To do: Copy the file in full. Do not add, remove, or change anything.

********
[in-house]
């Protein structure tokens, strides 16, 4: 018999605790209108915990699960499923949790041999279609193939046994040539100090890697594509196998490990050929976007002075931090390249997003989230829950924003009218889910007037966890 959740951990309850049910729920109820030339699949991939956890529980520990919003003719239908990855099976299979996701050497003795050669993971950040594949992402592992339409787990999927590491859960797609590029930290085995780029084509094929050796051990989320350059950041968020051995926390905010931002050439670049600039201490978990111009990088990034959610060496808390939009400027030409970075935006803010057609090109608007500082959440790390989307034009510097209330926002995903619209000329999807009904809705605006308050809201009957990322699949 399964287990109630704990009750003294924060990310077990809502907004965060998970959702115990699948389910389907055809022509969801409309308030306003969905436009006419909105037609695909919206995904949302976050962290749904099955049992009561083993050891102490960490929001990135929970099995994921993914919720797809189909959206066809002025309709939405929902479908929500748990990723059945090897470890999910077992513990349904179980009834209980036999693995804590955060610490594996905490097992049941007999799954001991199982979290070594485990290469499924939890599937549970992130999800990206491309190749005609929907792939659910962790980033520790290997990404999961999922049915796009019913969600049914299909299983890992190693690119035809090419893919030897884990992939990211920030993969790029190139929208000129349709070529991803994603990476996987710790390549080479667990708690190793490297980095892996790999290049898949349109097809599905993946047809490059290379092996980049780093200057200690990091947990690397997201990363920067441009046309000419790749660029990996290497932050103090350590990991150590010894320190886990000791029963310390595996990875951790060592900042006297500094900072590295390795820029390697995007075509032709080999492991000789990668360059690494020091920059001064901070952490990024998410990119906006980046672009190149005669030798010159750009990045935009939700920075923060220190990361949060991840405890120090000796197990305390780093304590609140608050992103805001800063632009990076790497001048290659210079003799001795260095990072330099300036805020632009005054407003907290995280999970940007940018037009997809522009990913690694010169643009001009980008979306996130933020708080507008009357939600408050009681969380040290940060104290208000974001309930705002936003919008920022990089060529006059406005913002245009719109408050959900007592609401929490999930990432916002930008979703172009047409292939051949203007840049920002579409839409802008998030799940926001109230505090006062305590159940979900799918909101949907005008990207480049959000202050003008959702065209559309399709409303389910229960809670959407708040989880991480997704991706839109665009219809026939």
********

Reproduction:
[in-house]
């Protein structure tokens, strides 16, 4: 018999605790209108915990699960499923949790041999279609193939046994040539100090890697594509196998490990050929976007002075931090390249997003989230829950924003009218889910007037966890 959740951990309850049910729920109820030339699949991939956890529980520990919003003719239908990855099976299979996701050497003795050669993971950040594949992402592992339409787990999927590491859960797609590029930290085995780029084509094929050796051990989320350059950041968020051995926390905010931002050439670049600039201490978990111009990088990034959610060496808390939009400027030409970075935006803010057609090109608007500082959440790390989307034009510097209330926002995903619209000329999807009904809705605006308050809201009957990322699949 399964287990109630704990009750003294924060990310077990809502907004965060998970959702115990699948389910389907055809022509969801409309308030306003969905436009006419909105037609695909919206995904949302976050962290749904099955049992009561083993050891102490960490929001990135929970099995994921993914919720797809189909959206066809002025309709939405929902479908929500748990990723059945090897470890999910077992513990349904179980009834209980036999693995804590955060610490594996905490097992049941007999799954001991199982979290070594485990290469499924939890599937549970992130999800990206491309190749005609929907792939659910962790980033520790290997990404999961999922049915796009019913969600049914299909299983890992190693690119035809090419893919030897884990992939990211920030993969790029190139929208000129349709070529991803994603990476996987710790390549080479667990708690190793490297980095892996790999290049898949349109097809599905993946047809490059290379092996980049780093200057200690990091947990690397997201990363920067441009046309000419790749660029990996290497932050103090350590990991150590010894320190886990000791029963310390595996990875951790060592900042006297500094900072590295390795820029390697995007075509032709080999492991000789990668360059690494020091920059001064901070952490990024998410990119906006980046672009190149005669030798010159750009990045935009939700920075923060220190990361949060991840405890120090000796197990305390780093304590609140608050992103805001800063632009990076790497001048290659210079003799001795260095990072330099300036805020632009005054407003907290995280999970940007940018037009997809522009990913690694010169643009001009980008979306996130933020708080507008009357939600408050009681969380040290940060104290208000974001309930705002936003919008920022990089060529006059406005913002245009719109408050959900007592609401929490999930990432916002930008979703172009047409292939051949203007840049920002579409839409802008998030799940926001109230505090006062305590159940979900799918909101949907005008990207480049959000202050003008959702065209559309399709409303389910229960809670959407708040989880991480997704991706839109665009219809026939």